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Thanks TonyB. One example I would use this for is the ability to create a long and winding shape, say a snake for example that you want to have an equal thickness throughout it winding length. I'd use the pen tool with a wide line thickness than outline the stroke to either further refine or add adjustments using the paint tools...

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Hello! It's been 4 years and a half since this thread began. Is it implemented yet? If yes, I can't find how to to it :) Thanks!

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Well I don't know about back in 2014, but hasn't this always been doable through the FX options?
Yes, it means rasterization , but the question was only "is there a way?" ;)

You can also get the "fill" result by using the stroke as a mask for a color or image/bitmap.

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On 1/17/2019 at 9:13 PM, JimmyJack said:

Well I don't know about back in 2014, but hasn't this always been doable through the FX options?
Yes, it means rasterization , but the question was only "is there a way?" ;)

You can also get the "fill" result by using the stroke as a mask for a color or image/bitmap.

Well I'm looking for creating a bezier path of the stroke outline, similar to outlining some characters. No pixels ;)

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Not sure if this is an answer for the above 
Make a selection -- say a square > select > outline (near bottom of list) > set the required width (hold cursor over window and use scroll wheel for narrow strokes) > fill with colour. Lower values of width may not show until ''apply'' is clicked 
use a new/separate layer so it can be edited 
questions / comments welcome
Cheers

 


 

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16 minutes ago, >|< said:

Layer > Expand Stroke, as stated in the fourth post of this thread.

If you want to do it with a Text object, first do Layer > Convert to Curves.

 

 

Hey @>|< . Since that didn't seem to satisfy before, I think(?) they're looking to put a stroke around textured vector brush strokes.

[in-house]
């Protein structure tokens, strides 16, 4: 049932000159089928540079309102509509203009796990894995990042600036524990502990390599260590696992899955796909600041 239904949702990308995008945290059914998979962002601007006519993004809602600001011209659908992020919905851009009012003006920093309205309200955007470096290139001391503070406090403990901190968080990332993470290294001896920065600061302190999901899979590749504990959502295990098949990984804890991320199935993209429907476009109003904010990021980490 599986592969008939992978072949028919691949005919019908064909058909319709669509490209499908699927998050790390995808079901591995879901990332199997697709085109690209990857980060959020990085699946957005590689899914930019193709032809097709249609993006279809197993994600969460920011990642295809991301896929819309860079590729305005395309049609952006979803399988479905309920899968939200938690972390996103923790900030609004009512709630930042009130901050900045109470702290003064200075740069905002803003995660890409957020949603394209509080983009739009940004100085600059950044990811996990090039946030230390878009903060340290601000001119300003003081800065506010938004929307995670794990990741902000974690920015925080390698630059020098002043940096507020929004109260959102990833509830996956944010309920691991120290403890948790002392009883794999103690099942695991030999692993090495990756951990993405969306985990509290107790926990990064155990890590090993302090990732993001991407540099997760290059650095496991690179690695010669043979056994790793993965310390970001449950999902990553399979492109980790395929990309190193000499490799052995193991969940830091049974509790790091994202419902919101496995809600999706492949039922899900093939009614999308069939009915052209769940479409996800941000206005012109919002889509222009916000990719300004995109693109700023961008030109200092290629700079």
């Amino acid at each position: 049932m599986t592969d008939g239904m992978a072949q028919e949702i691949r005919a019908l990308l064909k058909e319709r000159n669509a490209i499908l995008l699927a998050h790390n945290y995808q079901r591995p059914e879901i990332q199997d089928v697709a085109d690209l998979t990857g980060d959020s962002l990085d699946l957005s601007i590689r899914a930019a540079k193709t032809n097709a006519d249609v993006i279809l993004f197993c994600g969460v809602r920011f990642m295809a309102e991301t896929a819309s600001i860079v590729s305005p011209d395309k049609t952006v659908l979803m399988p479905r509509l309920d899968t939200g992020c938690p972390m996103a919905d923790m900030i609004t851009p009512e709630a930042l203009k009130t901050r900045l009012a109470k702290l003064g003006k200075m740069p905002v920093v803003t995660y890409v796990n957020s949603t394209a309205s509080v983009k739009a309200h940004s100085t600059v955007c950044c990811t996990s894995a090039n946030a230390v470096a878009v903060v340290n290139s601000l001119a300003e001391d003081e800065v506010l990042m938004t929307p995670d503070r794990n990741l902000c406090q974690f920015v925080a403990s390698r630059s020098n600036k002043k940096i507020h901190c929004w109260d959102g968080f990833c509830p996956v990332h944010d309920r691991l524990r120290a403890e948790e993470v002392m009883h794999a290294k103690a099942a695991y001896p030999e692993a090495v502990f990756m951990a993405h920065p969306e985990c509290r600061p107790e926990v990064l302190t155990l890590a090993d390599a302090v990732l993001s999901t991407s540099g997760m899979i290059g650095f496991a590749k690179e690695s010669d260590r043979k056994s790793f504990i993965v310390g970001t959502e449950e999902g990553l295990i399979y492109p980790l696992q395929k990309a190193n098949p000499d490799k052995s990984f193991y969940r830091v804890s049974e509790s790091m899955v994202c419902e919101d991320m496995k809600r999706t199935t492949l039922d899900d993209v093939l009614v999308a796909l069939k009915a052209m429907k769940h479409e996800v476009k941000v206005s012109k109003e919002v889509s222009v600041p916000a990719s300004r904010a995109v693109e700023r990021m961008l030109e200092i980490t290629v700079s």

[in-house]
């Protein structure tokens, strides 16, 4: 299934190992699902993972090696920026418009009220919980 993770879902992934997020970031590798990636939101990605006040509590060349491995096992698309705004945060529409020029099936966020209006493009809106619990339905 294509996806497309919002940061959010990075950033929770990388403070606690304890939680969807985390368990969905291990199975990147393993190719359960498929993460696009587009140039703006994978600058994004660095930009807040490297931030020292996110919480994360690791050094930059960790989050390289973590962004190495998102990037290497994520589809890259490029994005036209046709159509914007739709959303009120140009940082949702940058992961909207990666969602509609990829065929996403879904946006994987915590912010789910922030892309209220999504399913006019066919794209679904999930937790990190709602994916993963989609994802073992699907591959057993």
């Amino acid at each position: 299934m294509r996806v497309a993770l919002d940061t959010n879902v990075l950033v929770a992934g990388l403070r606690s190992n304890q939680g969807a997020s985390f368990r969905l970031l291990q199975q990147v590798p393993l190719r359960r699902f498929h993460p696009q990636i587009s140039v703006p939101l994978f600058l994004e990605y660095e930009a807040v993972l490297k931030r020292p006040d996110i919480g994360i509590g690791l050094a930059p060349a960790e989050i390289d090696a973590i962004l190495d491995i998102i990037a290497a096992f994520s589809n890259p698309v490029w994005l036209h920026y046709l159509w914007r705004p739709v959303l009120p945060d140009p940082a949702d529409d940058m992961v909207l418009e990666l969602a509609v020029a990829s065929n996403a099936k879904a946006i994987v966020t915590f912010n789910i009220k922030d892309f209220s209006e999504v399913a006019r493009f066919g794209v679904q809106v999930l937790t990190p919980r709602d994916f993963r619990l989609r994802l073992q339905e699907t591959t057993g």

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14 hours ago, >|< said:

Layer > Expand Stroke, as stated in the fourth post of this thread.

If you want to do it with a Text object, first do Layer > Convert to Curves.

 

 

Well, "Convert to Curves" is precise and I use it. However "Expand Stroke" is not always precise, unfortunately. That's what I use now but I have to correct the path by hand after. You can see the difference in my screenshots. The red object is the stroked that I expanded with that function. You can see the difference with the yellow stroke.

Thanks anyway for you reply ;)

Screenshot 2019-01-19 at 15.22.00.png

1938410243_Screenshot2019-01-19at15_27_58.thumb.png.38696e9a7c7983a0b4fb7cccbfad86fc.png

 

 

Edited by Zaxonov
Better screenshot

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1 minute ago, >|< said:

In that case, your question should have been "when will the accuracy of Expand Stroke be improved?" since you already knew the command exists. :)

Well I'm not the OP of this thread and since my knowledge of Affinity Designer is very very low, maybe there was another way to do it precisely that I wasn't aware of...

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2 hours ago, Zaxonov said:

...maybe there was another way to do it precisely that I wasn't aware of...

A way to get more accuracy is to enlarge the object (make sure stroke is set to scale with) then expand the stroke and bring it back down in size.
Kind of a pita for sure, but it does work.

Or you can work larger in the first place, they are vectors after all :).
I know, I know... which begs the question "why doesn't Expand Stroke work at small scales in the first place? O.o
I wish it was the only problem Expand Stoke has!! It's a mess.

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12 minutes ago, >|< said:

It's as if the stroke expansion calculations are being done with quantities measured in document pixels with an insufficient number of decimal places.

 

Perhaps fixed instead of floating point decimals. Or the wrong flavour of float is being used somewhere. Caveat: I have forgotten more than I ever really knew about types.


MacBook Pro (13-inch, Mid 2012) Mac OS 10.12.6 || Mac Pro (Late 2013) Mac OS 10.14.5

Affinity Designer 1.7.0 | Affinity Photo 1.7.0 | Affinity Publisher beta 1.7.0.384 | Affinity Photo beta 1.7.1.138 | Affinity Designer Beta 1.7.0.14

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16 hours ago, Old Bruce said: